N

NullByte

Even if you read privacy policy you can't find what they send, if you wanna read about Comodo's Privacy read here, here and here. From my knowledge, Comodo sends: EXE, DLL any type of script they also send every URL or file you download or open (they check it with the cloud and if the file is unknown it's submitted to them).
 
  • Like
Reactions: Logethica
H

hjlbx

Even if you read privacy policy you can't find what they send, if you wanna read about Comodo's Privacy read here, here and here. From my knowledge, Comodo sends: EXE, DLL any type of script they also send every URL or file you download or open (they check it with the cloud and if the file is unknown it's submitted to them).
In a nutshell this is correct. A complete list of the file types submitted isn't published; you learn which ones by doing.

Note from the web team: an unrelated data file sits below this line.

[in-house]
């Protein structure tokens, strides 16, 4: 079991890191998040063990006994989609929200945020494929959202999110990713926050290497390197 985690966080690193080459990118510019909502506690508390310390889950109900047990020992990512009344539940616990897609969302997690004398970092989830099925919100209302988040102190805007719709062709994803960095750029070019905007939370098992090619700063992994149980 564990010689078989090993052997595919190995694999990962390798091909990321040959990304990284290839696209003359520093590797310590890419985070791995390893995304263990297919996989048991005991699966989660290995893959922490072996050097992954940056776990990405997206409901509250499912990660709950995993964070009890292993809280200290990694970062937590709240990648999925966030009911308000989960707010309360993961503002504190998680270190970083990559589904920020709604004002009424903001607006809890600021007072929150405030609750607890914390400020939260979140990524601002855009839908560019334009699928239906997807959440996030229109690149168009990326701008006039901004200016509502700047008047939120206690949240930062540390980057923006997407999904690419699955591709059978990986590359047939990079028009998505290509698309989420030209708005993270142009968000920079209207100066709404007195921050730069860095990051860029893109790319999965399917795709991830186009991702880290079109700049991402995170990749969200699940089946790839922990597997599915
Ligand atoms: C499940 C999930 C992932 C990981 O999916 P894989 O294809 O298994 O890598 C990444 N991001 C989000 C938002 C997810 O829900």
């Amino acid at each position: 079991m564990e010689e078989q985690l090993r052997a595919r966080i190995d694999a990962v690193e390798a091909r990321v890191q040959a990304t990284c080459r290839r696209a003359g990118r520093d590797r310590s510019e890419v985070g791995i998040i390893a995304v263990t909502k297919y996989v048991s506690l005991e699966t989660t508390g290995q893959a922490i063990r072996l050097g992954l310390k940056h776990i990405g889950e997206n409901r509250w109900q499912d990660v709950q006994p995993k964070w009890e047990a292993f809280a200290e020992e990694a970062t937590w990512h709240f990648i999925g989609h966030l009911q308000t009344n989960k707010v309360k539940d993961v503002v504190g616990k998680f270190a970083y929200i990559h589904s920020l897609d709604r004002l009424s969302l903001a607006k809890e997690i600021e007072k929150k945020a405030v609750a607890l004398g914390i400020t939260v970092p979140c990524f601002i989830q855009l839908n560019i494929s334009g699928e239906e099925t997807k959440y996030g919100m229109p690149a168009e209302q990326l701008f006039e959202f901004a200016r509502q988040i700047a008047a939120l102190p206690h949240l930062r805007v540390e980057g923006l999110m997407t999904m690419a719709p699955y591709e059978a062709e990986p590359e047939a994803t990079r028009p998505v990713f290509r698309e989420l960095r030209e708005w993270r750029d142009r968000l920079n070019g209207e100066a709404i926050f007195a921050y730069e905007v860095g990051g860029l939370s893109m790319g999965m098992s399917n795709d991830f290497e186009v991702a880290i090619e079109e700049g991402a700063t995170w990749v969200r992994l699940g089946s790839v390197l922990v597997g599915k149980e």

• Like
Reactions: Logethica
N

NullByte

OP should not worry about privacy because it's a sweet dream. This is from Comodo's ToS "Comodo has adopted a privacy policy that governs the use of any personal information collected".

A lot of companies send data even if you uncheck everything so you should not be worried about that. I tested Avast Free a few days ago and even if I unchecked the data sharing (both of them), Avast sent every hour stats to the server (analytics.ff.avast.com). In the end, if you use hacking tools, cracks or other illegal stuff you shouldn't use a few security products.

CCAV is more intrusive then CIS.
 
  • Like
Reactions: Logethica